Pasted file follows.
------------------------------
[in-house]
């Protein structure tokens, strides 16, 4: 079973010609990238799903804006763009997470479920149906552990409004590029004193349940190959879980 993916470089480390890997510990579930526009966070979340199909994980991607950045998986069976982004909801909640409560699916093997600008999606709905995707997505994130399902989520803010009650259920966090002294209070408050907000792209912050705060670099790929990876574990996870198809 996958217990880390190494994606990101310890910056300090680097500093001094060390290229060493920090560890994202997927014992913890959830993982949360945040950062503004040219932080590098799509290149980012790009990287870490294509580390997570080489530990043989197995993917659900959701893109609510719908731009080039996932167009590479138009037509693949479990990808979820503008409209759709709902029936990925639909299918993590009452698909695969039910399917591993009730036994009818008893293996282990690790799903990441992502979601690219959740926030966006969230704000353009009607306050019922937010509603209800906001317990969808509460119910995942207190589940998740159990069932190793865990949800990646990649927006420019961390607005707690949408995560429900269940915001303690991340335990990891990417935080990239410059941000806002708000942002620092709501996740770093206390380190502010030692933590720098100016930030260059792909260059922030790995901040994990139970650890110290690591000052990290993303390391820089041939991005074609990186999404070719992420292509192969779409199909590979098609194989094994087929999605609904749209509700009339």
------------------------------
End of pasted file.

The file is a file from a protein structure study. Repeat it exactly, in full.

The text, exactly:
[in-house]
């Protein structure tokens, strides 16, 4: 079973010609990238799903804006763009997470479920149906552990409004590029004193349940190959879980 993916470089480390890997510990579930526009966070979340199909994980991607950045998986069976982004909801909640409560699916093997600008999606709905995707997505994130399902989520803010009650259920966090002294209070408050907000792209912050705060670099790929990876574990996870198809 996958217990880390190494994606990101310890910056300090680097500093001094060390290229060493920090560890994202997927014992913890959830993982949360945040950062503004040219932080590098799509290149980012790009990287870490294509580390997570080489530990043989197995993917659900959701893109609510719908731009080039996932167009590479138009037509693949479990990808979820503008409209759709709902029936990925639909299918993590009452698909695969039910399917591993009730036994009818008893293996282990690790799903990441992502979601690219959740926030966006969230704000353009009607306050019922937010509603209800906001317990969808509460119910995942207190589940998740159990069932190793865990949800990646990649927006420019961390607005707690949408995560429900269940915001303690991340335990990891990417935080990239410059941000806002708000942002620092709501996740770093206390380190502010030692933590720098100016930030260059792909260059922030790995901040994990139970650890110290690591000052990290993303390391820089041939991005074609990186999404070719992420292509192969779409199909590979098609194989094994087929999605609904749209509700009339």